I have seen non-competes too often used to reduce the mobility of the workforce, and as such, are used as a “stick” to retain workers who may have gotten better pay, better benefits, or a better position if they could have left their company at-will.
Last, we should look at states where non-competes are unenforceable; for example, California. What we have seen there is:
– highly competitive and innovative tech companies that compete for available resources
– a highly mobile workforce that is very productive in the tech industry
– employers who compete on benefits and pay in an open, competitive market
– strong innovation because of the ability to attract highly skilled personnel without the threat of running foul of a non-compete from a previous employer
As such, non-competes are bad for both employees and employers. They should be entirely abolished or made non-enforceable (like in California).
I worked as a software engineer for many years. A lot of programmers do somewhat generic work that they could as easily do for another company than doesn’t really compete with their old employer, like user interface work or database management. But I wrote geometric modeling algorithms for CAD software, which is pretty specific. My non-compete meant that if I left the company I couldn’t do this for anyone else for a whole year because anyone who would have wanted that service from me would necessarily have been a competitor of my old employer. This pretty much tied me to the same job indefinitely. And because they knew they had me over a barrel they didn’t have to give me competitive raises. It was quite unfair.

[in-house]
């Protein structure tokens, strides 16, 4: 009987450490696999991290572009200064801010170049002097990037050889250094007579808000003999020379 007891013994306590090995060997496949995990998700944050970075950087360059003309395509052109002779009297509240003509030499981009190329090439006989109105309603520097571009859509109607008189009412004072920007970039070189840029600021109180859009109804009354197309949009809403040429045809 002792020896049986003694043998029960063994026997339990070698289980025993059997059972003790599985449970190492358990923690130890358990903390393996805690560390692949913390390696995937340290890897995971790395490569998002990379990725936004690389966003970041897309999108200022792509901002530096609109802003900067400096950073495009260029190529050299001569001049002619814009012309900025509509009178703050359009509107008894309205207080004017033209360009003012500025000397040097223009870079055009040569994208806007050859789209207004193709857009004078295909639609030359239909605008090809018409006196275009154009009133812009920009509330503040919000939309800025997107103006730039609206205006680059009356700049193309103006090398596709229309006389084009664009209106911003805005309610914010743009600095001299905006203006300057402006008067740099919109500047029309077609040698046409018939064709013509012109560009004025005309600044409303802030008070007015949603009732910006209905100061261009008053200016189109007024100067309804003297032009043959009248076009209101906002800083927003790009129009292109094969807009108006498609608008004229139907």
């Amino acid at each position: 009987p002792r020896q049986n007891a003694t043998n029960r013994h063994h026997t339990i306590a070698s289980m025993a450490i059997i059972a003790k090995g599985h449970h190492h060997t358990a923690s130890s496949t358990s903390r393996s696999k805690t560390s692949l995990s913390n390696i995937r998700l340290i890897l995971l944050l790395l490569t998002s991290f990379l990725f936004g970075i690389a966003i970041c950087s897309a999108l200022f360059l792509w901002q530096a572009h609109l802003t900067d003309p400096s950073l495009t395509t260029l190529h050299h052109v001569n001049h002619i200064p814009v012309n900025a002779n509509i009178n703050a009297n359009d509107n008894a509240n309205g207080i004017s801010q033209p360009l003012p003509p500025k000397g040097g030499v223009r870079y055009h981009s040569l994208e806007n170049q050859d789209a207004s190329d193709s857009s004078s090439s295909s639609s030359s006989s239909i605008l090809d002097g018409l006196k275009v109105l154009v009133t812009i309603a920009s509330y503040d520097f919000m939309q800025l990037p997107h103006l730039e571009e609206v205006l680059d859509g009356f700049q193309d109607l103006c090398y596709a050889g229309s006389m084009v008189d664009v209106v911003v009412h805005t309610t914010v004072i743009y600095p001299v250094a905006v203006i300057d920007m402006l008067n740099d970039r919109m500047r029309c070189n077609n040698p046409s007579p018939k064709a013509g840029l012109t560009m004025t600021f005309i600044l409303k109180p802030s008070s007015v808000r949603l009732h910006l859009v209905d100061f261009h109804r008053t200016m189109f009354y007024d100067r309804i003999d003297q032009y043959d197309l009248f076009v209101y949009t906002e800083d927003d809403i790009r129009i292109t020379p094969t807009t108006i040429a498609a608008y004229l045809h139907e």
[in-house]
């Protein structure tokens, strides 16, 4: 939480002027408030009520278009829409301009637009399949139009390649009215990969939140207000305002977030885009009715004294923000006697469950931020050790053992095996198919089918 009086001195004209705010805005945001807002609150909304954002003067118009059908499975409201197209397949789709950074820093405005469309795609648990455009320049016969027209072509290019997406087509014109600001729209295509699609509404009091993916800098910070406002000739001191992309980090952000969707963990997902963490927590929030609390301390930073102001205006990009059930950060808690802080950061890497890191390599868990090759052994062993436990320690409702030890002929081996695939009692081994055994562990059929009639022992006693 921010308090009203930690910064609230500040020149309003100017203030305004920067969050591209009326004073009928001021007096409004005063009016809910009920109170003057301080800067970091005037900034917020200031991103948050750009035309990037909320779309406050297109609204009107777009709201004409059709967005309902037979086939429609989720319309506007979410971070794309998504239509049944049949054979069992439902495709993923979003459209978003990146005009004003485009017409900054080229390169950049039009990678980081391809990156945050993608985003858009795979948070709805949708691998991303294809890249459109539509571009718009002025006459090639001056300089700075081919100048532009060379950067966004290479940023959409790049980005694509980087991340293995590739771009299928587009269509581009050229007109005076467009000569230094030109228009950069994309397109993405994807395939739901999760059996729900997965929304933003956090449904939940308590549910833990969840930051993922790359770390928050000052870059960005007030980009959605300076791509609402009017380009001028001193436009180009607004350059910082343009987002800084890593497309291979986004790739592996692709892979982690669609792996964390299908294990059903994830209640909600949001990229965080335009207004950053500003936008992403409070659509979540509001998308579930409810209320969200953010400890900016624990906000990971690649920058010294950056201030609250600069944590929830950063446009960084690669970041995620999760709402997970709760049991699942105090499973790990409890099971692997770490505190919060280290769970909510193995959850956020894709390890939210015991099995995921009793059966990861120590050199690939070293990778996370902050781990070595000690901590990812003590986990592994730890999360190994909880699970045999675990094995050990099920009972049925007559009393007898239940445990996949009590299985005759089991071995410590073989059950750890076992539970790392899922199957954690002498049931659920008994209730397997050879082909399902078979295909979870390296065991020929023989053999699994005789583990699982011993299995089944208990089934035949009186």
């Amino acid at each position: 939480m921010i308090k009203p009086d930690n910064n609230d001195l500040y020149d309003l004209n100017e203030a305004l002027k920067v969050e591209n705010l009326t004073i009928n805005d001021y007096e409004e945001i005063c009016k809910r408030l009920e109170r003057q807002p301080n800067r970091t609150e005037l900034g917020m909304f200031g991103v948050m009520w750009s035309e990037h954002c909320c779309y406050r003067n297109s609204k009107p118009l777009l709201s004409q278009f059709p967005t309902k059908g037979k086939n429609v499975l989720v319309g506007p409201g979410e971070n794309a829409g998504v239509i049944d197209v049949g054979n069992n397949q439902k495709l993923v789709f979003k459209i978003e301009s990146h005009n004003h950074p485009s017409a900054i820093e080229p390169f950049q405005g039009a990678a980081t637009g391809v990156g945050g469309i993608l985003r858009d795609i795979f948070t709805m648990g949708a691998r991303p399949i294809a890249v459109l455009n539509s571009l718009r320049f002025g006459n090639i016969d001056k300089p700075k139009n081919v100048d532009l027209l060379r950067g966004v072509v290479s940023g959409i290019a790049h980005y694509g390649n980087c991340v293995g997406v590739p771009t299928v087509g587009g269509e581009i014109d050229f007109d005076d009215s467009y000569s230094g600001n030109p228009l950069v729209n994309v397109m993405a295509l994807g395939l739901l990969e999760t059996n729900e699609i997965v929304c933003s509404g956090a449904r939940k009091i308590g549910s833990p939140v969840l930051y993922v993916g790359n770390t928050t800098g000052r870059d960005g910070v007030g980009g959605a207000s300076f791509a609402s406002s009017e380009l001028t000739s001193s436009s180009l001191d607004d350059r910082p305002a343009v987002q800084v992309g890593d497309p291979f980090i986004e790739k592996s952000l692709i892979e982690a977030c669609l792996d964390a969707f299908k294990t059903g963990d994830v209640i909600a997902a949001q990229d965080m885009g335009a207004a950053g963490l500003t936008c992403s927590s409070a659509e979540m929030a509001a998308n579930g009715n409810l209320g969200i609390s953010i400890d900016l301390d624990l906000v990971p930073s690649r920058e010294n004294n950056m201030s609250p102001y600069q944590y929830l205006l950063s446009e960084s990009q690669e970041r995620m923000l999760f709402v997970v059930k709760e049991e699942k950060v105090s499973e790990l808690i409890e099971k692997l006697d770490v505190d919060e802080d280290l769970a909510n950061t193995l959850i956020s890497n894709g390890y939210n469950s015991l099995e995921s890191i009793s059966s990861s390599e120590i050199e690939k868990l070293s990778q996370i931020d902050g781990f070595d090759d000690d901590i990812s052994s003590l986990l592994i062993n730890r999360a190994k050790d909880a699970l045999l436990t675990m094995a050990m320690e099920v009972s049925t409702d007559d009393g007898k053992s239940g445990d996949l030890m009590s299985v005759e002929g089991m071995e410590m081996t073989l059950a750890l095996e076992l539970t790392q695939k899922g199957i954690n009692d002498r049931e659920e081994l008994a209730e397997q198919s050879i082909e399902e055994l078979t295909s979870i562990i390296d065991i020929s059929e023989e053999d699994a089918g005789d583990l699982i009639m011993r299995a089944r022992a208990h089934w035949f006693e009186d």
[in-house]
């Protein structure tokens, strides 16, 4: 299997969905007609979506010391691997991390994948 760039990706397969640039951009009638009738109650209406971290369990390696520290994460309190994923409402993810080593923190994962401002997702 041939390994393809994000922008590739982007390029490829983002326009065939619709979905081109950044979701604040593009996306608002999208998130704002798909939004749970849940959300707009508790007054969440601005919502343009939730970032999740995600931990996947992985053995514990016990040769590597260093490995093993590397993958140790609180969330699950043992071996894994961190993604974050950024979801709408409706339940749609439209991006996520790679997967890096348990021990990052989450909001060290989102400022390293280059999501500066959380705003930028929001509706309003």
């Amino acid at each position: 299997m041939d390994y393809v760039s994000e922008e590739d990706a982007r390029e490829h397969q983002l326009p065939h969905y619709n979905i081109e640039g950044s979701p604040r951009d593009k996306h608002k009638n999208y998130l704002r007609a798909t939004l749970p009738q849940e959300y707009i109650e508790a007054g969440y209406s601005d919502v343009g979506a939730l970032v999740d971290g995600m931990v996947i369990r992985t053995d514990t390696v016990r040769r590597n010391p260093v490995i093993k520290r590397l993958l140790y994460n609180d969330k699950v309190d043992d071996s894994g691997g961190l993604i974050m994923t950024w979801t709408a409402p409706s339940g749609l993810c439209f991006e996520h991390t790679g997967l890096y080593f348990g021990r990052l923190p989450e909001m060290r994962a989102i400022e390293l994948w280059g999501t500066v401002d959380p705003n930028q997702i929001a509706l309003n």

This is a problem that needs fixing.
Bravo on taking on this issue. A new software engineering employee in my software development group within a 2000-person corporation got sued by their former employer under their non-compete. It was true that our corporation had a competing product, but our group was working on an unrelated, non-competing product. Our corporation fought it in court and eventually prevailed. This new employee was simply a software engineer — a good and capable worker, but she certainly was not a senior employee and didn’t have any exotic skills or knowledge learned at the former employer.
I’m a consultant, doing user experience design for various companies, mostly in the Boston area. I’ve been consulting since the early 90s. I work mostly on Web applications these days, but have done some UI design for hardware products as well.
I have signed a lot of agreements over the years. Some do include non-compete clauses, but not all. Because I work in many different industries, it’s never been a problem — similar work doesn’t come up frequently.
There are two clauses that concern me more. One would require me to return or destroy all material that the client gives me or that I create. The other would prohibit me from using any of my work in my portfolio (or more generally, discussing the work). In all cases, I’ve been able to have the client remove these clauses, saying that as a consultant I have to have a record of my work and discuss it. We agree that I should abide by the non-disclosure clauses and ask permission to post examples in my online portfolio.
This is similar to the non-compete situation in that we agree to abide by the NDA agreements, because it is what really matters. It occasionally takes weeks to reach an agreement, but all of my clients have agreed.
Even a six-month waiting period is a long time. Working in a field lets one learn a lot of general information about, say, HR or banking systems, as well as proprietary information about how a specific company does business. It makes sense to look for a new job in the same industry to make use of that general expertise, but a person can’t do that with even a six-month waiting period. One would have to work in a different field, perhaps not getting the same compensation.